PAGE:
Jeffers Foundation

PHENOLOGY & ASTRONOMY

Data from Freshwater Society Minnesota Weatherguide Environment Calendar and Almanac (Jim Gilbert for Phenology and Rod Nerdahl for Astronomy)

Phenology

Phenology: Third Week of June 2019

June is rose month and now is when many types of roses are in full bloom. Serviceberries and red mulberries are ripe and ripening; birds and us outdoor enthusiasts enjoy these juicy fruits. In southern Minnesota, the second cutting of alfalfa begins, and a dozen butterfly species, including the buckeye and great spangled fritillary, are on the wing. On the June solstice, when astronomical summer begins in the Northern Hemisphere, the city of Hallock in extreme northwestern Minnesota will have 16 hours and 15 minutes of daylight; thatís 45 minutes more than Winona in the southeast.

June 17, 2017: Out of Duluth a few miles the surface temperature of Lake Superior was 51 degrees F and fishing was good with both king and coho salmon plus lake and brown trout biting. Lilac shrubs, crabapple trees, and wild lupines were seen blooming along the North Shore to Grand Marais and beyond.

View the June Phenology Information from the Freshwater Society Minnesota Weatherguide Environment Calendar and Almanac >>

Species of the Month

Beaver (Castor canadensis)

Beaver <em>(Castor canadensis)</em>
Russ Myrman

The largest North American rodent, the beaver is perfectly adapted to an aquatic environment. As it goes under water, its nose and ear valves close, special membranes act as goggles to protect its eyes, and its lips close behind its front teeth allowing it to carry branches in its mouth. Beaver can remain submerged as long as 20 minutes. With their strong jaws and teeth, they can chew through a six-inch tree in 15 minutes. The beaver has been called nature's original water conservationist and land and wildlife manager. Beaver ponds often support a greater variety and abundance of wildlife than any other ecosystem in the forest.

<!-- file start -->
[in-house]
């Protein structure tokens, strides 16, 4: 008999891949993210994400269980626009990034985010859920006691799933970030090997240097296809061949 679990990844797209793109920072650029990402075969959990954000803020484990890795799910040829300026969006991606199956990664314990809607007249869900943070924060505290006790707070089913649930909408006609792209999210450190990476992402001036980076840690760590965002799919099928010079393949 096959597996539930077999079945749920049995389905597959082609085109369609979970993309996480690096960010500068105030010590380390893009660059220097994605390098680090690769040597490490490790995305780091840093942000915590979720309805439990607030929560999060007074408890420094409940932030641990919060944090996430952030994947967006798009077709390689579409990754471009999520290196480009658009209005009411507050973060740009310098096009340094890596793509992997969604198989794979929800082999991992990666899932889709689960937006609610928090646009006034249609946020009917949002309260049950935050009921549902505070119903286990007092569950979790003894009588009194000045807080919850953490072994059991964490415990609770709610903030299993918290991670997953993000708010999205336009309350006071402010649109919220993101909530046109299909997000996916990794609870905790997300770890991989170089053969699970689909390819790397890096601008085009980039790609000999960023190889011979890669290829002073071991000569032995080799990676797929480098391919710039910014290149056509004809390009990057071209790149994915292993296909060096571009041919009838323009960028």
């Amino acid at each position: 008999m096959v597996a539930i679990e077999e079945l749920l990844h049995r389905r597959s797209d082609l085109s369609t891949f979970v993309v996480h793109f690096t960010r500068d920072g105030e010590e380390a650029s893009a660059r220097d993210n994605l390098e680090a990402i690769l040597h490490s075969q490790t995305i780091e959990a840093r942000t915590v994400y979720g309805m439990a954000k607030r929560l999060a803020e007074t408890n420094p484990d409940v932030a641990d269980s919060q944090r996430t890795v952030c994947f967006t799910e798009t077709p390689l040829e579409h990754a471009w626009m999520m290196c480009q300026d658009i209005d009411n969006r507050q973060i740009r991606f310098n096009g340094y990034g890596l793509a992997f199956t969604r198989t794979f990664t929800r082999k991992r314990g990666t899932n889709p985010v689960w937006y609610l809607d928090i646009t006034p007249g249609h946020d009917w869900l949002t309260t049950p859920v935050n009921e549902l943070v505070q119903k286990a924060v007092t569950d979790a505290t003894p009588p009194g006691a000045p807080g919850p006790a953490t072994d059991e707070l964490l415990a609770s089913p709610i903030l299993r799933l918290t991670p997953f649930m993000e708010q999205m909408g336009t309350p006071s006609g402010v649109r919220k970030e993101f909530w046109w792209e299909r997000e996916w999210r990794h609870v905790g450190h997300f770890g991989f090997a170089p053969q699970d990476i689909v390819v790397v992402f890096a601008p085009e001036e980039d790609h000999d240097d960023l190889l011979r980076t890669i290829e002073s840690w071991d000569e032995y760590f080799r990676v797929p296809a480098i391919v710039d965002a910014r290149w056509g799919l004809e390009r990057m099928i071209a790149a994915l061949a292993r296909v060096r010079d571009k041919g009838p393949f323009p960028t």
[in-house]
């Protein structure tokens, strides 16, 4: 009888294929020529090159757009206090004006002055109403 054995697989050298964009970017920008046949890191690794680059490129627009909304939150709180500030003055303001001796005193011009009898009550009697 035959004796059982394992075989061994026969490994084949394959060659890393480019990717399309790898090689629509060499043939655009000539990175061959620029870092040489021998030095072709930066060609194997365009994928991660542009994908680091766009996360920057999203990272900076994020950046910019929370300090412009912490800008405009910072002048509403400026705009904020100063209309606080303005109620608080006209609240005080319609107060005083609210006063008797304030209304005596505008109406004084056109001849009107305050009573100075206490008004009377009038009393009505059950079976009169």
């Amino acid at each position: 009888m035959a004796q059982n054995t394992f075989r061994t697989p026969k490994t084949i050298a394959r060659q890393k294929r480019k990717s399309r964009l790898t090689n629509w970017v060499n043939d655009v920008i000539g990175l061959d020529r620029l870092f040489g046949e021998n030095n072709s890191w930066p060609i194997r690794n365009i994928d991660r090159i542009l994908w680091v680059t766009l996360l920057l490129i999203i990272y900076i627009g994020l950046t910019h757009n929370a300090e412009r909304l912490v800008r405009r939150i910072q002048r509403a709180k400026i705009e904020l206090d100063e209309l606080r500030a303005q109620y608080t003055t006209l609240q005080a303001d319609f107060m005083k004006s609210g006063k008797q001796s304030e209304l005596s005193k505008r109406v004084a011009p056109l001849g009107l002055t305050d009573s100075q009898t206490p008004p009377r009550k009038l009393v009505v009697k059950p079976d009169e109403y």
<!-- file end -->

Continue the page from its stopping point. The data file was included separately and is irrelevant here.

Astronomy: June

Highlights
Highlights
As Jupiter reaches Opposition, we look back at images from the Juno spacecraft. Launched on 8/5/2011, Juno completed its five-year journey when it entered orbit on 7/5/2016. To avoid Jupiter's crippling radiation belts, Juno established a polar orbit, skimming between the radiation belts and the planet less than 3,000 miles above the cloud tops. This provided us a never-before seen view of Jupiter's polar caps, and they are absolutely spellbinding. Though ten times the size of the Earth, Jupiter spins twice as fast, making a day less than ten hours long. This rapid rotation, along with internal heat of tens of thousand of degrees, creates a dizzyingly chaotic swirl to Jupiter's clouds, especially around the poles.

Morning Sky

This month, notice how early the Sun appears in the sky. Though it rises by mid-month at 5:36 am, the light starts to become visible at 1:53 am. That means our night provides only three hours 18 minutes of dark sky. Though much warmer than winter, astronomy during a Minnesota summer night can be difficult. As Venus swings around the back side of the Sun, it moves low along the horizon from the east to the northeast by month's end.

Evening Sky

Joined by the Moon on 6/4, Mercury continues to climb higher in the sky, meeting up with Mars on 6/18 and reaching Greatest Eastern Elongation on 6/23. Mars finally loses its battle with twilight and disappears into its glare. Finally at opposition on 6/10, Jupiter will remain up all night, spending the month low in the south in the little known constellation of Ophiuchus. Now in the evening sky, Saturn has a very close visit from the Moon on 6/18, when the two rise at 10:30 pm.

Sun Declination

View the June Astronomy Information from the Freshwater Society Minnesota Weatherguide Environment Calendar and Almanac >>

LOOK FOR

What to Look For 06, 2019

Garden roses at June peak of bloom (U of Minn. Landscape Arboretum):
2017 June 23
2016 June 20
2015 June 24
2014 June 25
2013 June 27

TEACHER PHENOLOGY PREVIEW

TEACHER ASTRONOMY PREVIEW

June ASTRONOMY PHENOMENA

3rd, New Moon - 5:02 am

7th, Moon perigee; 228,978 miles - 6:15 pm

8th, Moon near Regulus low in west - After sunset

10th, First Quarter Moon - 12:59 am

17th, Full Moon Strawberry (Ojibwe) - 3:31 am

18th, Mercury 0.14° north of Mars - 9:35 am

21st, Summer Solstice; summer begins N Hemisphere - 10:54 am

23rd, Moon apogee; 251,375 miles - 2:49 am

25th, Last Quarter Moon - 4:46 am

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